The Bookshop on the Corner- Jenny Colgan

Another pick for a 2020 PopSugar Reading Challenge prompt, this time for a book with a book on the cover. There were plenty of good suggestions; I went with The Bookshop on the Corner by Jenny Colgan (William Morrow/Harper Collins, 2016). I thought this was my first book by this author, but after checking Goodreads, it turns out I’ve also read Amanda’s Wedding (which, uh, I didn’t really love). How lovely is this cover, though? Don’t you just want to rush right into that shop, grab whatever gorgeous, gilt-edged hardcover you can reach, and throw yourself into the nearest squishy armchair for a cozy afternoon of uninterrupted reading?

Nina Redmond adores her job as a librarian, matching each person with the perfect book, but her job doesn’t quite love her back- with austerity measures becoming the norm, libraries all over England are closing, and the one where Nina works is no exception. After trying to decide what to do with the rest of her life, nearly on a whim, Nina travels to a small town in rural Scotland and buys an enormous van with the intent of opening her own traveling bookshop. This rural town, as it turns out, is desperate for books, its own library having shut down years ago, and almost overnight, Nina’s living in rural Scotland, her life having done an entire turnabout.

Even small businesses- and small towns- aren’t immune to drama, and Nina finds herself embroiled in the affairs of the community almost immediately. A quasi-romance with a railway worker keeps her wondering; her gruff, moody landlord both irritates and intrigues her; a ragtag set of siblings worm their way into her heart. All the while, Nina is bringing her love of books to everyone she knows and helping spread the love of reading.

This was just kind of okay for me. I liked it, but didn’t love it. It’s cute, occasionally veering into cutesy, but the romance parts of it didn’t feel authentic to me whatsoever. I understood Nina’s infatuation with Marek, the mysterious railway worker, although the whole thing turned sour and a little creepy, but Lennox? I don’t understand the “He barely talks to me and is a grumpy asshole to everyone, but Imma hop in bed with him anyway” trope (is there a name for that one?). I get being wildly physically attracted to someone; that happens all the time in romance novels and the couple doesn’t exactly hold back before swan-diving under the covers (or hitting up the nearest closet, or bathroom, or going at it in the kitchen or wherever’s convenient). That doesn’t bother me, but there are usually at least a few previous scenes where the couple has shown marked attraction to one another. There wasn’t even any heat in earlier scenes between Nina and Lennox, not even a passionate undercurrent, just a sense of irritation. Their relationship, if you can call it that, didn’t feel genuine to me at all.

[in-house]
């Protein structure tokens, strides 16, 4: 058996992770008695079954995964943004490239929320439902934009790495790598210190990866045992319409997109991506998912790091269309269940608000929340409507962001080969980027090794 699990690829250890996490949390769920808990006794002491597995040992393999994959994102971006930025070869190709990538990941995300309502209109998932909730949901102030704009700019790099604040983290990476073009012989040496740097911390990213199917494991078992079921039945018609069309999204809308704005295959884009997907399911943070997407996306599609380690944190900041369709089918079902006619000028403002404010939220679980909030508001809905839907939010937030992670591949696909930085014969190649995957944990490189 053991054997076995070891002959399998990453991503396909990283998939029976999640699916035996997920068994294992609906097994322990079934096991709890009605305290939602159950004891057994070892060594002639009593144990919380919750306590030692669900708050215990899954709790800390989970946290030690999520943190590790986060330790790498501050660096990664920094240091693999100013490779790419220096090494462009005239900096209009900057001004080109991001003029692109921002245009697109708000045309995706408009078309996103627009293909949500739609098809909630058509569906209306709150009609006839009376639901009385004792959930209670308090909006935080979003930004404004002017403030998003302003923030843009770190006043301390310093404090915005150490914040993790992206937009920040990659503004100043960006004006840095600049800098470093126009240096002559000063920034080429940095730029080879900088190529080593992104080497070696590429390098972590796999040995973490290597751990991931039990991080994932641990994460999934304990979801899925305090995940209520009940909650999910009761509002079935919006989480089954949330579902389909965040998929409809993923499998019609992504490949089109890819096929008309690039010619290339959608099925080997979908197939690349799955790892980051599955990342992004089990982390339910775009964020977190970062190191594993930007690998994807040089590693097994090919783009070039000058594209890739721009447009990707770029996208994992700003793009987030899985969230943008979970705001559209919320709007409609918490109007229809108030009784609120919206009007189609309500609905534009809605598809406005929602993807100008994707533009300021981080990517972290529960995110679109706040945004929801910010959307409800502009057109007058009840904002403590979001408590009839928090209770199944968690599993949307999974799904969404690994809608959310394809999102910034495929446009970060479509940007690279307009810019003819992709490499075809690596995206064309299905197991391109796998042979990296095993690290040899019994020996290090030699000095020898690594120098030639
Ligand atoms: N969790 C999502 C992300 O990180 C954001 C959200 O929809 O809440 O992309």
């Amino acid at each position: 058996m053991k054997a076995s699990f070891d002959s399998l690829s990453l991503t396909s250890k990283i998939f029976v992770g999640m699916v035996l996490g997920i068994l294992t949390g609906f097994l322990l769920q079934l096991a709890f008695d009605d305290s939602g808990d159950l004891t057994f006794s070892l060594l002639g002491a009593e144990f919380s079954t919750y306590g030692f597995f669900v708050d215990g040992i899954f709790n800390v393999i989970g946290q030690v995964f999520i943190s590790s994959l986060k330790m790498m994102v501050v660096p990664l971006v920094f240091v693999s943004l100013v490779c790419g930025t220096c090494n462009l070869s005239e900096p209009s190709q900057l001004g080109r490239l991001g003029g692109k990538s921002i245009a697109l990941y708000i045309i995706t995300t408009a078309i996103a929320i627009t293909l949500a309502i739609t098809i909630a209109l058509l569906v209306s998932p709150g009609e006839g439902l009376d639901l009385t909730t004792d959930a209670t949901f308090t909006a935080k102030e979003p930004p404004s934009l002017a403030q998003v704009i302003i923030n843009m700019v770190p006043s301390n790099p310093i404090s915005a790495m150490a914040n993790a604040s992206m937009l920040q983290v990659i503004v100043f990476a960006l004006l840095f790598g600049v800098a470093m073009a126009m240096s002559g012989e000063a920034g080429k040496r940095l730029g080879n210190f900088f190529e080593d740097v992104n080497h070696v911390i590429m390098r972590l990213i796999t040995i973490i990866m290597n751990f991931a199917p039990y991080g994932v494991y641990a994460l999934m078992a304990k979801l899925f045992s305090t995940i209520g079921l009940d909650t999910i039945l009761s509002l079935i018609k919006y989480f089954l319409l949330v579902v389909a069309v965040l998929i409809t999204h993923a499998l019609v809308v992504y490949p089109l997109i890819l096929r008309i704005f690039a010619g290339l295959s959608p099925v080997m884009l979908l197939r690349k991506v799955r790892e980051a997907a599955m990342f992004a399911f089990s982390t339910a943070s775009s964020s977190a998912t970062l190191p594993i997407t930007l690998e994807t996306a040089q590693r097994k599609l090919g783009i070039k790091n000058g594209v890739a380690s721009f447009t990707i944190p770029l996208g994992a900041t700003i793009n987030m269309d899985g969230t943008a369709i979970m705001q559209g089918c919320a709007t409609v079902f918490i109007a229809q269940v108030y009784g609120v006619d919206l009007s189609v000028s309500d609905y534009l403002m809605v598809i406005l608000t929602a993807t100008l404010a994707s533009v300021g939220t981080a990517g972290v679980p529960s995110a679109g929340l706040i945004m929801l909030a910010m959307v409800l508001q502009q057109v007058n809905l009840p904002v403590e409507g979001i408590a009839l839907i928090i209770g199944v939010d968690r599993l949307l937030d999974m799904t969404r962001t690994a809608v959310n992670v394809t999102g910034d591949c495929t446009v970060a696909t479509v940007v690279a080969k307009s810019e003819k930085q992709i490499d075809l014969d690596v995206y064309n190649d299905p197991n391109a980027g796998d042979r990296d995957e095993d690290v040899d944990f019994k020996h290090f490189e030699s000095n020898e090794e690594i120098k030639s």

The setting, though, is fantastic. The fictional village of Kirrinfief, tucked away in the Scottish highlands, sounds gorgeous and magical. Supposedly, it’s a place that usually receives torrents of rain, but the weather holds out for much of the book; this had me wondering how, when it does go back to being rainy, a book van would function, especially since a huge draw for Nina’s business is things like toddler storytime. How do you have that if it’s raining buckets or when it’s cold and the wind is whipping across the landscape? This was never covered, and I would’ve liked to have seen Nina’s plans for this.

Also noticeably absent from the book is any concern about healthcare, which is to be expected, but still struck me as an incredible thing. Nina loses her job and, while she’s worried about being able to pay rent, after going into business for herself, she never once has to wonder, “What if I’m hefting boxes of books and I tear my rotator cuff? What if my appendix bursts? What if I find out I have a brain aneurysm, throw out my back, or develop a serious case of pneumonia that requires me to be hospitalized? How would I pay the medical bills if I’m hit by a car? Can I afford any kind of insurance on what I’m making?” What amazing privilege that must be, to be able to leave a job and start your own business and never once have to worry about any of that- whereas when my husband lost his job years ago, one of my first thoughts was, “Well, guess I have to go off my medication and just hope my back doesn’t go out.” As an American, this kind of thing is always so prevalent to me when it comes to books set in countries with nationalized healthcare systems. I bring this up not because it has anything to do with the quality of the book or how I feel about it, but because it’s part of the lens in which I view these stories, and it always leaves me feeling wistful.

All in all, not my favorite read of the year, but the setting is deeply charming and helped rescue a lot of the book for me. I have a large map of the world with magnetic pins hanging in my living room, and I move a pin to every country where a book I read is set. I’ve already got six pins (not counting the US) scattered throughout the map. Not bad for the end of the first month!

Visit Jenny Colgan’s website here.

Follow her on Twitter here.

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